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Odds Bodkin’s Philosophy: Children & Imagination
If today’s children are digitally “re-wired,” why bother with spoken-word storytelling? Unlike movies, there are no visuals. Where’s the interactivity? Where are the buttons? On the surface, the entertainment experience looks incomplete.
Simply put, therein lies its power. The act of listening taps our inborn ability to create mental images. If “imagination is more important than knowledge” as Einstein famously said, then the very act of imagining builds strength and flexibility in the minds of children, firing up new neural nets and improving their ability to gain knowledge across the board. It’s not just stories they learn, it’s how to use their minds. Spoken-word stories are interactive with the brain itself.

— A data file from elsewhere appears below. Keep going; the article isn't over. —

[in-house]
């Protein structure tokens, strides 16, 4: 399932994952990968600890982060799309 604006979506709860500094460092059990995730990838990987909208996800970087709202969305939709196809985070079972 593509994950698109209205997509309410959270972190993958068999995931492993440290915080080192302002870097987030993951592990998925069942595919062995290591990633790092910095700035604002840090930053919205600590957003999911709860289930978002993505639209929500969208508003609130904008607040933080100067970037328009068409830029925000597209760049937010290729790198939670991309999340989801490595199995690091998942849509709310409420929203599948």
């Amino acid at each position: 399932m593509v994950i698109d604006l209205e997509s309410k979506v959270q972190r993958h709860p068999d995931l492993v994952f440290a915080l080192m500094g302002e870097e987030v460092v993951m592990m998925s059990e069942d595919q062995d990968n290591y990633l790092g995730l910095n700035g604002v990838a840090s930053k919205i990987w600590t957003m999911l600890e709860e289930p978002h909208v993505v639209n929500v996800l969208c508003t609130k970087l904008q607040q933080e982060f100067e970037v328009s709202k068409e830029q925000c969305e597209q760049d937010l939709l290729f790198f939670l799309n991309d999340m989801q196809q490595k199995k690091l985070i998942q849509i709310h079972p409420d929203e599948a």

Timeless ones––fairytales, myths, folktales, sacred stories––still exist because they carry ethical lessons that generations have seen fit to pass on. Because most cultures worldwide believe that kindness, courage, loyalty, truthfulness, compassion, curiosity and other virtues enhance our lives, they’ve always told stories about them. My favorites are here, brought to life with characters and something else––flavored music. I create my own, performed live as I speak. The same way movie music can excite us, relax us, even scare us, the music works as a second dramatic voice to guide young listeners’ feelings.
The best ethical teaching takes place when kids are thoroughly entertained.